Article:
The so-called ‘creep factor’ is a major concern for many marketers when it comes to retargeting. We’ve all been there. One minute, you’re browsing for a new pair of shoes online. Ten minutes later, you can’t look anywhere without seeing an ad for shoes. It can feel like you’re being followed. However, when it comes to retargeting, this fear is often overstated. 

According to CMO, 25% of customers enjoy seeing retargeted ads, as it reminds them of products they were viewing previously, while a further 60% say they are neutral to retargeted ads[3]

A similar survey by Invespcro finds that 16.91% of customers are either ‘somewhat or very unconcerned’ with retargeted ads, while 29.41% are ‘neither concerned nor unconcerned’, and 53.6% are either ‘somewhat or very concerned’[4]. This leaves nearly half of your potential audience who are either actively receptive to retargeted ads or as-yet undecided[4].

Another study found that only 11% of respondents report negative feelings about retargeted ads, while 30% have “very positive” feelings about retargeted ads[3]

Thankfully for marketers, attitudes towards retargeted ads appear to be changing over time as more and more users get used to seeing them. 47% of people now say that “they’re comfortable being tracked by online retailers in order to get better deals on things they want to buy”, according to a study by Pew Research Center[3]

While these studies produced slightly different results, they are indicative of an overall trend: most customers are broadly receptive to retargeted ads, as long as they offer value.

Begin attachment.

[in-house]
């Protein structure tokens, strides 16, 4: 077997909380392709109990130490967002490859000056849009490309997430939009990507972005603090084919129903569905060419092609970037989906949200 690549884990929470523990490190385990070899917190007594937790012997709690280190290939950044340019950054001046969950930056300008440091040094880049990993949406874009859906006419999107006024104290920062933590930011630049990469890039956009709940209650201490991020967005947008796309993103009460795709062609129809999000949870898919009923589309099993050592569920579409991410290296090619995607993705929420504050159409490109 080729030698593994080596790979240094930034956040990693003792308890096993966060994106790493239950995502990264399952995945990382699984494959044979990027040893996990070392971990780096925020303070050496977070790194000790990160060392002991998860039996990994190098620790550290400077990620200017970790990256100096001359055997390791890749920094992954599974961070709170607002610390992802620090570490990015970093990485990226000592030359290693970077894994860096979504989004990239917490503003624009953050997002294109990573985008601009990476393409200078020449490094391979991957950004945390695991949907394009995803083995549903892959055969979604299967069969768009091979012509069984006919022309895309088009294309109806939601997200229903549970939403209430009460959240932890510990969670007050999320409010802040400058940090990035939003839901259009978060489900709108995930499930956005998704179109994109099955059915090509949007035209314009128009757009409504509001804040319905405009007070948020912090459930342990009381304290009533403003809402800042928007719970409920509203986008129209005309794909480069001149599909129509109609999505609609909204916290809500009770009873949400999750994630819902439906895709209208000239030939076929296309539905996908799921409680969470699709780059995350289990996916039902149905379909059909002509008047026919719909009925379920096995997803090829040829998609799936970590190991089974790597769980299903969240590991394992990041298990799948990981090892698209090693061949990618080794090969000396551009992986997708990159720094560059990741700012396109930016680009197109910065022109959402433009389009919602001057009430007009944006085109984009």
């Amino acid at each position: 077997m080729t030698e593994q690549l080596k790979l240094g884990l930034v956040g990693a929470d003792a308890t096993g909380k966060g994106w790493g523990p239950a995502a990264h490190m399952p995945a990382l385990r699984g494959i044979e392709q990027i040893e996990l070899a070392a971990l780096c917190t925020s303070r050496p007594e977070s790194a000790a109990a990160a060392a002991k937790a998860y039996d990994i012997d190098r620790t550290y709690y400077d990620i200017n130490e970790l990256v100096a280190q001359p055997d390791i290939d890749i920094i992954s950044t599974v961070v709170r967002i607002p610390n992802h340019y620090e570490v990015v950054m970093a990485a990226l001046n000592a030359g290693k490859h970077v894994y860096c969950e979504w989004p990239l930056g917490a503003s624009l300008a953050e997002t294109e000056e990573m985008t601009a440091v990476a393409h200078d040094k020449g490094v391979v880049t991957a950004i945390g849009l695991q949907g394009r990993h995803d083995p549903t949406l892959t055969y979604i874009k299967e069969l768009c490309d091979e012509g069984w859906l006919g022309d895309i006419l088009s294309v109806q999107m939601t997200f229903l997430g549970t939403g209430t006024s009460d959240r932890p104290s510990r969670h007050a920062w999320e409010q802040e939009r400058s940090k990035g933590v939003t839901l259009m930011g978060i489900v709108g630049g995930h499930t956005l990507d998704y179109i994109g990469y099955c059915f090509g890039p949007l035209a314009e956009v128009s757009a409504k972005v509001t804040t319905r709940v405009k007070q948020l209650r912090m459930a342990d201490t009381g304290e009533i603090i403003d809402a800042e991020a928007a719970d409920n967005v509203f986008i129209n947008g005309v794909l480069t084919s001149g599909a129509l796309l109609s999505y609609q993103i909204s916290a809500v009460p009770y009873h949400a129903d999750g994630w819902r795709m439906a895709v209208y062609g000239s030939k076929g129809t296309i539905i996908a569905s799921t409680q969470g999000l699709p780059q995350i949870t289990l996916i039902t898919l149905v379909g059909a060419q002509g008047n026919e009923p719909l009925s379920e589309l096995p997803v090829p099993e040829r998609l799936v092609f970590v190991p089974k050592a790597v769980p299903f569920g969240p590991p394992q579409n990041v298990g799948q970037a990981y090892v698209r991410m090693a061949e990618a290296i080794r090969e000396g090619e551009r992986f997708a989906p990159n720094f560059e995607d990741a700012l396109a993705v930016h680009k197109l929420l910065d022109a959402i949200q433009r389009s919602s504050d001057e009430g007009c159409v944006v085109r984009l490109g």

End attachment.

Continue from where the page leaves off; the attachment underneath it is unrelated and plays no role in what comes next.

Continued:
#5. Encourage Repeat Customers

Retargeting is often a two way street. By reaching out to potential customers more than once, they’re more likely to – you guessed it – become a repeat customer. It’s often said that retaining customers is cheaper than acquiring new customers, and this wisdom continues to hold true in 2020. 

By some estimates, it is 5x cheaper to retain existing customers than acquire new customers, while increasing customer retention by just 5% can lead to a 25-95% increase in profits[8]. Moreover, the success rate of selling to an existing customer is 60-70%, whereas the success rate of selling to a new customer is just 5-20%[8]

In other words, it’s wise to invest in repeat customers. As such, it should be encouraging to know that retargeted customers are three times more likely to click on your ad than new customers, while more than one quarter (26%) of retargeted customers will return to a retailers’ website[4]

As mentioned, retargeting existing customers can also lead to an increase in revenue. According to KlientBoost, the average revenue-per-visit for repeat customers is 497% higher than the average revenue-per-visit for new customers[2]

#6. Retargeting Really Works

We’ll keep this last one short and sweet. Here at XCOM, we still think email is the gold standard of digital marketing. However, even we can’t argue with the stats. 

According to AdRoll’s survey of 1,000 marketers, retargeting performs extremely well compared to other forms of digital marketing. 92% of surveyed marketers said that retargeting performs the same as or better than search, while 91% agreed retargeting performs the same as or better than email, and 92% said retargeting performs the same as or better than other display ads[5]

Those numbers don’t lie. And looking at the results when it comes to conversions, brand building, repeat customers and more, it’s hard to argue. 

Retargeting is here to stay. Are you hitting the target? 

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Image by: Megan Rexazin from Pixabay